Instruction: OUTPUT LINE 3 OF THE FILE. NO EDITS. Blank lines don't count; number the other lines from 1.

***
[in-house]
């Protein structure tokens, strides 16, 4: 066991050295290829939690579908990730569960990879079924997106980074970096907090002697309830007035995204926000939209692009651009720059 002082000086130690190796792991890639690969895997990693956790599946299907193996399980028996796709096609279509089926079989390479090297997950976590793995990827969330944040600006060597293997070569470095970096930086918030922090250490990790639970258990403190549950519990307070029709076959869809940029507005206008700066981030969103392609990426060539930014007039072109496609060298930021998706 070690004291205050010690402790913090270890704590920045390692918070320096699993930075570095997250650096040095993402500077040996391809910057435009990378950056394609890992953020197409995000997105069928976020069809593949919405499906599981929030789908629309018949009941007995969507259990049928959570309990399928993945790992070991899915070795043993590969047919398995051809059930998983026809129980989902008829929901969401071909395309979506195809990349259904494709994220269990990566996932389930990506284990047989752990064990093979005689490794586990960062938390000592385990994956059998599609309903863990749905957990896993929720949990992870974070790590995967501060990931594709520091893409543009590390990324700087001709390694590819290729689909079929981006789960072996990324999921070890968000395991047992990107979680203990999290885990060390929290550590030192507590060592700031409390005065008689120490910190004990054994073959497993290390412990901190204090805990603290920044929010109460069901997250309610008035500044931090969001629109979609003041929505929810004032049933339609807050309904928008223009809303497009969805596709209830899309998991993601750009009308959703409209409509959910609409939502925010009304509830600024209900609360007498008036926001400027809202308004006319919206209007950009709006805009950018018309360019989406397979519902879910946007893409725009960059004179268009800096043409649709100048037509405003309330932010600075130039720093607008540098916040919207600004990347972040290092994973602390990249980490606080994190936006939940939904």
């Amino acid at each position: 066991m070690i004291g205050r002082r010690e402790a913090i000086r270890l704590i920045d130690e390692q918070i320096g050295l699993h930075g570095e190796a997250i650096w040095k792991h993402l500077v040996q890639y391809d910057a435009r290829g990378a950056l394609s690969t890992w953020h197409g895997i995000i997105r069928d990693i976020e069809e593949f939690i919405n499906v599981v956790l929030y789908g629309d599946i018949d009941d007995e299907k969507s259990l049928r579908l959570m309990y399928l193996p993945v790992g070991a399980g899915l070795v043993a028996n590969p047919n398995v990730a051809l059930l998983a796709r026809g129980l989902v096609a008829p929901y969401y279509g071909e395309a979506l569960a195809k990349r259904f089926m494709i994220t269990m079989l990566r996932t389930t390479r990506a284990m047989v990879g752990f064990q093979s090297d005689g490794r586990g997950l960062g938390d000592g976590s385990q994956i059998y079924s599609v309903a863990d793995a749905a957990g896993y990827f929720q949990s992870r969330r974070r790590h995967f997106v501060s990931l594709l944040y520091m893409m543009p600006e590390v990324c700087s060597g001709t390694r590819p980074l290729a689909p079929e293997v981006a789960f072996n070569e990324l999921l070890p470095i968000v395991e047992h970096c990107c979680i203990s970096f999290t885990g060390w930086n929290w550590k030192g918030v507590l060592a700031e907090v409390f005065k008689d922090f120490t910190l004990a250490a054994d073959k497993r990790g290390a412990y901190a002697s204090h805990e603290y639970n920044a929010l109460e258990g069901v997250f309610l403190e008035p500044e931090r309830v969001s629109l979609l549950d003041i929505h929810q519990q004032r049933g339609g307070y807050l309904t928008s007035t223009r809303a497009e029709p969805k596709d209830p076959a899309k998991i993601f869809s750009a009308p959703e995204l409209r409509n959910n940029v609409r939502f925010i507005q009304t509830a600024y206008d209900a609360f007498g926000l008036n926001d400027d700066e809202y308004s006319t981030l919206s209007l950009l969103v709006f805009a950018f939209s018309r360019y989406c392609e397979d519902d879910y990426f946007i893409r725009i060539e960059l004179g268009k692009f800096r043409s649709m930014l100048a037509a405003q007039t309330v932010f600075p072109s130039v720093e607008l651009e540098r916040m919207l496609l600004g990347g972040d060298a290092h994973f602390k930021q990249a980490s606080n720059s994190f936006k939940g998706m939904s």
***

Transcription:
């Amino acid at each position: 066991m070690i004291g205050r002082r010690e402790a913090i000086r270890l704590i920045d130690e390692q918070i320096g050295l699993h930075g570095e190796a997250i650096w040095k792991h993402l500077v040996q890639y391809d910057a435009r290829g990378a950056l394609s690969t890992w953020h197409g895997i995000i997105r069928d990693i976020e069809e593949f939690i919405n499906v599981v956790l929030y789908g629309d599946i018949d009941d007995e299907k969507s259990l049928r579908l959570m309990y399928l193996p993945v790992g070991a399980g899915l070795v043993a028996n590969p047919n398995v990730a051809l059930l998983a796709r026809g129980l989902v096609a008829p929901y969401y279509g071909e395309a979506l569960a195809k990349r259904f089926m494709i994220t269990m079989l990566r996932t389930t390479r990506a284990m047989v990879g752990f064990q093979s090297d005689g490794r586990g997950l960062g938390d000592g976590s385990q994956i059998y079924s599609v309903a863990d793995a749905a957990g896993y990827f929720q949990s992870r969330r974070r790590h995967f997106v501060s990931l594709l944040y520091m893409m543009p600006e590390v990324c700087s060597g001709t390694r590819p980074l290729a689909p079929e293997v981006a789960f072996n070569e990324l999921l070890p470095i968000v395991e047992h970096c990107c979680i203990s970096f999290t885990g060390w930086n929290w550590k030192g918030v507590l060592a700031e907090v409390f005065k008689d922090f120490t910190l004990a250490a054994d073959k497993r990790g290390a412990y901190a002697s204090h805990e603290y639970n920044a929010l109460e258990g069901v997250f309610l403190e008035p500044e931090r309830v969001s629109l979609l549950d003041i929505h929810q519990q004032r049933g339609g307070y807050l309904t928008s007035t223009r809303a497009e029709p969805k596709d209830p076959a899309k998991i993601f869809s750009a009308p959703e995204l409209r409509n959910n940029v609409r939502f925010i507005q009304t509830a600024y206008d209900a609360f007498g926000l008036n926001d400027d700066e809202y308004s006319t981030l919206s209007l950009l969103v709006f805009a950018f939209s018309r360019y989406c392609e397979d519902d879910y990426f946007i893409r725009i060539e960059l004179g268009k692009f800096r043409s649709m930014l100048a037509a405003q007039t309330v932010f600075p072109s130039v720093e607008l651009e540098r916040m919207l496609l600004g990347g972040d060298a290092h994973f602390k930021q990249a980490s606080n720059s994190f936006k939940g998706m939904s």